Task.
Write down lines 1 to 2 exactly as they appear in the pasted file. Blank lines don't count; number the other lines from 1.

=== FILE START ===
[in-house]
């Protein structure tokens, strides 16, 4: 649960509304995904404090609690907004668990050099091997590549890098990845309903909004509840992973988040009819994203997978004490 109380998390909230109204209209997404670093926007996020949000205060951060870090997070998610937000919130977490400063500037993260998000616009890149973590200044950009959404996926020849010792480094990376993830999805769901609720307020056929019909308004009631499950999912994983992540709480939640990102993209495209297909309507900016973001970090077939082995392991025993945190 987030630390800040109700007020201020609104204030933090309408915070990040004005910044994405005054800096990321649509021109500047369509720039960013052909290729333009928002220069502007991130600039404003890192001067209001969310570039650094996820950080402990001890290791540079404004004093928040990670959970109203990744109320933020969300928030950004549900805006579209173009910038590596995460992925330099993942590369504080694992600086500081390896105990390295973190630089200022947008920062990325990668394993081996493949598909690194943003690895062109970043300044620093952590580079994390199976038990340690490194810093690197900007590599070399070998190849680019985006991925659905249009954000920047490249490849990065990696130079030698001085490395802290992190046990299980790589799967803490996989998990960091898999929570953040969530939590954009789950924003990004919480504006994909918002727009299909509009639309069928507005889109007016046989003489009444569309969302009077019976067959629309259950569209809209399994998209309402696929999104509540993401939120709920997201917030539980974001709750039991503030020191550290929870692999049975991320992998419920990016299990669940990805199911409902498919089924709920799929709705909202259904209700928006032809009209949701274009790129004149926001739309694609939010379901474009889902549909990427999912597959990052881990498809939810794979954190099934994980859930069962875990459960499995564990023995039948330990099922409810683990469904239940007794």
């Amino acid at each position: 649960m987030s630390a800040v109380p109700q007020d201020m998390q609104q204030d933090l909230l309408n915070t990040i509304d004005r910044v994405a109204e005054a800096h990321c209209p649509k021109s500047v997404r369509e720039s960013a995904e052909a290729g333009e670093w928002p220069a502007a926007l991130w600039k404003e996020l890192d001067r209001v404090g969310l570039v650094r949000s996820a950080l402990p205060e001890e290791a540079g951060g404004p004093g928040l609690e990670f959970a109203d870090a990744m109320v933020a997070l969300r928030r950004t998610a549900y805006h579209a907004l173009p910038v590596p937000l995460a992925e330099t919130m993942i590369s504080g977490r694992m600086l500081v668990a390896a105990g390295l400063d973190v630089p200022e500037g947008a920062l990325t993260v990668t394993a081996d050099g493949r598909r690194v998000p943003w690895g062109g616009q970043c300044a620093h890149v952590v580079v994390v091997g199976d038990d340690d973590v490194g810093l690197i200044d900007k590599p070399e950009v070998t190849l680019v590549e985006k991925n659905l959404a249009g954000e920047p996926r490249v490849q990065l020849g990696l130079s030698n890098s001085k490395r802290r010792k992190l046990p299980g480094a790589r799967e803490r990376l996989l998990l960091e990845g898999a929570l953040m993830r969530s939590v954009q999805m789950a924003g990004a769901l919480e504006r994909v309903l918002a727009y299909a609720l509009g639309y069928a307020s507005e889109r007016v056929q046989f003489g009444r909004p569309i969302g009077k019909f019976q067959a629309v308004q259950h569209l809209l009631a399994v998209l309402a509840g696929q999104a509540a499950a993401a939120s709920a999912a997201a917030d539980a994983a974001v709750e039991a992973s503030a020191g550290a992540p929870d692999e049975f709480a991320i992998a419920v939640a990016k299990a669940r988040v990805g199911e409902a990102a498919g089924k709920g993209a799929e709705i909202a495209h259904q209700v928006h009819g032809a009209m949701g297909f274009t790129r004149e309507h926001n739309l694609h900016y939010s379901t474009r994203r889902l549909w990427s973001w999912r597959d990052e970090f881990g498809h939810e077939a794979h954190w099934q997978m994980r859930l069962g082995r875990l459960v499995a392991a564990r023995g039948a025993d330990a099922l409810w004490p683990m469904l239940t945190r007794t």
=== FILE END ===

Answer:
[in-house]
């Protein structure tokens, strides 16, 4: 649960509304995904404090609690907004668990050099091997590549890098990845309903909004509840992973988040009819994203997978004490 109380998390909230109204209209997404670093926007996020949000205060951060870090997070998610937000919130977490400063500037993260998000616009890149973590200044950009959404996926020849010792480094990376993830999805769901609720307020056929019909308004009631499950999912994983992540709480939640990102993209495209297909309507900016973001970090077939082995392991025993945190 987030630390800040109700007020201020609104204030933090309408915070990040004005910044994405005054800096990321649509021109500047369509720039960013052909290729333009928002220069502007991130600039404003890192001067209001969310570039650094996820950080402990001890290791540079404004004093928040990670959970109203990744109320933020969300928030950004549900805006579209173009910038590596995460992925330099993942590369504080694992600086500081390896105990390295973190630089200022947008920062990325990668394993081996493949598909690194943003690895062109970043300044620093952590580079994390199976038990340690490194810093690197900007590599070399070998190849680019985006991925659905249009954000920047490249490849990065990696130079030698001085490395802290992190046990299980790589799967803490996989998990960091898999929570953040969530939590954009789950924003990004919480504006994909918002727009299909509009639309069928507005889109007016046989003489009444569309969302009077019976067959629309259950569209809209399994998209309402696929999104509540993401939120709920997201917030539980974001709750039991503030020191550290929870692999049975991320992998419920990016299990669940990805199911409902498919089924709920799929709705909202259904209700928006032809009209949701274009790129004149926001739309694609939010379901474009889902549909990427999912597959990052881990498809939810794979954190099934994980859930069962875990459960499995564990023995039948330990099922409810683990469904239940007794």